The Odditorium kitchen is cooking Monday-Thursday 5 p.m.- midnight, Friday 5 p.m.–2 a.m., Saturday noon-2 a.m. and Sunday 10 a.m.–2 p.m., with drag brunch the second and fourth Sunday of every month.

The Odditorium, 1045 Haywood Road, avl.mx/9ga

Bottoms up

Amie Fields and Lyndon Smith say it was always a dream of theirs to open an urban location of Botanist & Barrel Cidery and Winery, the business they founded four years ago with Lyndon’s sister Kether Smith and brother-in-law Deric McGuffy in rural Cedar Grove.  Their big-city dream came true May 27 with the opening of Botanist & Barrel Tasting Bar & Bottle Shop in the former location of the beloved Over Easy Café on Broadway in downtown Asheville.

“I feel like I kind of get the stink eye from some locals when I tell them where we’ll be,” Fields confesses. “But [owners] Carson [Lucci] and Eric [Burleson] are friends and knew we were looking for downtown space so told us about it as soon as they decided to close the end of last year.”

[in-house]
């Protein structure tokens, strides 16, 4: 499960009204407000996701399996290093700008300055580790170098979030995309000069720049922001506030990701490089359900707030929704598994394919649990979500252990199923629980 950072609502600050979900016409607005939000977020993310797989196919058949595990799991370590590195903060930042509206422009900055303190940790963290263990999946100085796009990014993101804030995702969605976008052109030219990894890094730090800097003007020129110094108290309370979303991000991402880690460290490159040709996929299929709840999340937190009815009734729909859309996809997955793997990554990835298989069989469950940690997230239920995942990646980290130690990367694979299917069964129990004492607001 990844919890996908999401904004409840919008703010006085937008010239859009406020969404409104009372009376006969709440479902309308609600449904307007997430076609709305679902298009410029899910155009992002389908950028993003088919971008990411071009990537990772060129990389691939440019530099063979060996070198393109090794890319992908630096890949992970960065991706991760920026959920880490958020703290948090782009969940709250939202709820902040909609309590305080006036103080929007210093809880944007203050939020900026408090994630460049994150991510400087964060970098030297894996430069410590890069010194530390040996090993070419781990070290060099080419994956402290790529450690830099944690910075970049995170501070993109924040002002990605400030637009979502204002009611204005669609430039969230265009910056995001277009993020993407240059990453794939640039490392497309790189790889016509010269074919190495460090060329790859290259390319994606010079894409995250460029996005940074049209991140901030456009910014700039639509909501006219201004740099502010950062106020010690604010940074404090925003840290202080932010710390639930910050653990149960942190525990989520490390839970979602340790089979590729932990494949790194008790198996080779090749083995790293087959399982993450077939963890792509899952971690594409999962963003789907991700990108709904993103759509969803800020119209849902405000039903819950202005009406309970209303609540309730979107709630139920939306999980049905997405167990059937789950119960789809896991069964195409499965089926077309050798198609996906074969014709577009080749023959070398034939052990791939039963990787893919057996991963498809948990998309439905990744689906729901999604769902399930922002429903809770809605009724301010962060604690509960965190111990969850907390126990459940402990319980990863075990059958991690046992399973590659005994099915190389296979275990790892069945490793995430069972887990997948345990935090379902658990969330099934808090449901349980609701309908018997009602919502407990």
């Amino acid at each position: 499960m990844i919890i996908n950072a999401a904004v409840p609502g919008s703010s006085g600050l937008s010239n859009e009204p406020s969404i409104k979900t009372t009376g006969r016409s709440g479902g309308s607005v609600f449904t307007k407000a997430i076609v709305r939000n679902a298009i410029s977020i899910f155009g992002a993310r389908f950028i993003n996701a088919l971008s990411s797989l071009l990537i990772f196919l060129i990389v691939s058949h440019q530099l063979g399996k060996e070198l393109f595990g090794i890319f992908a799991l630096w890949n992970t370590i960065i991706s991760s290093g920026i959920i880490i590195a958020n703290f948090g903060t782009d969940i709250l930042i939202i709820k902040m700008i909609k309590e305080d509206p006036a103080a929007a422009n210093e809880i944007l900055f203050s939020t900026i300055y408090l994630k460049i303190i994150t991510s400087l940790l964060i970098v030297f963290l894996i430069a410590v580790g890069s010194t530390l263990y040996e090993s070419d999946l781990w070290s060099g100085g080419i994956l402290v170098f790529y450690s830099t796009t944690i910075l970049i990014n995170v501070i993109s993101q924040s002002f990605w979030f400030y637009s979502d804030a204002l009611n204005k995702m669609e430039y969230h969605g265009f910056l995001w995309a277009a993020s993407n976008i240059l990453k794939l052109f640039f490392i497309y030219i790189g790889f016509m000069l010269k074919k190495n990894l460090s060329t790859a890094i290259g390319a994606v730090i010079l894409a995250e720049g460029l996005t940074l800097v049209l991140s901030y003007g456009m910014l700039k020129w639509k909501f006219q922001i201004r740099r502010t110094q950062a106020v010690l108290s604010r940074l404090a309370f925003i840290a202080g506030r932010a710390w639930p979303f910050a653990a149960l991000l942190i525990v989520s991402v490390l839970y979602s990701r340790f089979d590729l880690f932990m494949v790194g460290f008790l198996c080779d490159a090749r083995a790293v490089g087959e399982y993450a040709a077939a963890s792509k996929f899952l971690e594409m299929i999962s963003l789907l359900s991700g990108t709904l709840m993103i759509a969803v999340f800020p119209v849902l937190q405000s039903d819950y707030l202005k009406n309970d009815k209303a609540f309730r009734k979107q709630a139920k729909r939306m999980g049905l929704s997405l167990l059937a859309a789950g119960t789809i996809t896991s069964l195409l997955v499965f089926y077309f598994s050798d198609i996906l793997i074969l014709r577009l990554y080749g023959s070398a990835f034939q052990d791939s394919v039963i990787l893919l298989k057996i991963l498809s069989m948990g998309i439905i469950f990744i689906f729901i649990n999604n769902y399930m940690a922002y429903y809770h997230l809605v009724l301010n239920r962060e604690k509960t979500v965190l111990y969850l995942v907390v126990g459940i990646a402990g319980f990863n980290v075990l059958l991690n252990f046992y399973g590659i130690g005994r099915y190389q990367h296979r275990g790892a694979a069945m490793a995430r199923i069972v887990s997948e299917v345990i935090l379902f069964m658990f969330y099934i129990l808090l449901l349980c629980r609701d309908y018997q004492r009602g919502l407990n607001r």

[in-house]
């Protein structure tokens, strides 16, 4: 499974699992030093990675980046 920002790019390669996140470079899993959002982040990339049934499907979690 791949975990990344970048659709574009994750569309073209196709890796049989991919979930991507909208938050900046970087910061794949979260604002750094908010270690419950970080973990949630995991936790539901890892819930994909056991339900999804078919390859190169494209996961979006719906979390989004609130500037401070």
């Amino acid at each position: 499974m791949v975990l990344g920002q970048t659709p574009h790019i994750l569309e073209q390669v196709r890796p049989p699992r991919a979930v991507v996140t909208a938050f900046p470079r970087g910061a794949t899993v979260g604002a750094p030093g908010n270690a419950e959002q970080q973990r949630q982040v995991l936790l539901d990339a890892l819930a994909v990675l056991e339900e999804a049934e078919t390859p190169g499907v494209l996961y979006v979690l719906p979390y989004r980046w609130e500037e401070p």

Over Easy fans can still sit on the same benches and belly up to the same marble bar. “We want you to come explore,” says Lyndon Smith. “We’ll have flights of cider and wine, ciderkins (weak alcoholic cider) and pet nats (natural sparkling wine). We want you to geek out.”

The owners also want visitors to eat — a small-bites menu showcases products from Cedar Grove neighbors, including Boxcarr Handmade Cheese and Meadowsweet Creamery — and try out a cider cocktail. “We have a fortified license but not a liquor permit,” Fields explains. “We are doing cider with a side of vermouth or sherry, for example, and you can taste the sherry then pour it in your cider.”

B&B has flipped the Over Easy kitchen into a lounge, which brings seating to 24, with additional capacity for about a dozen standing plus barrel tables on the sidewalk that can accommodate about six more. There are 10 cider and wine taps and two for beer. Bottles are available to purchase and take away. The tasting room is open noon-7 p.m. Thursday-Sunday.

Botanist & Barrel Tasting Bar & Bottle Shop, 32 Broadway,  avl.mx/9gf

Popping with Pride

Poppy Hand-Crafted Popcorn invites Western North Carolina residents of all ages to put down the bag of salted caramel popcorn — temporarily, of course — and pick up crayons, graphite, colored pencils, ink, pastel, watercolors or finger paint to create a piece of art for the Poppy Art Contest in celebration of Pride Month 2021.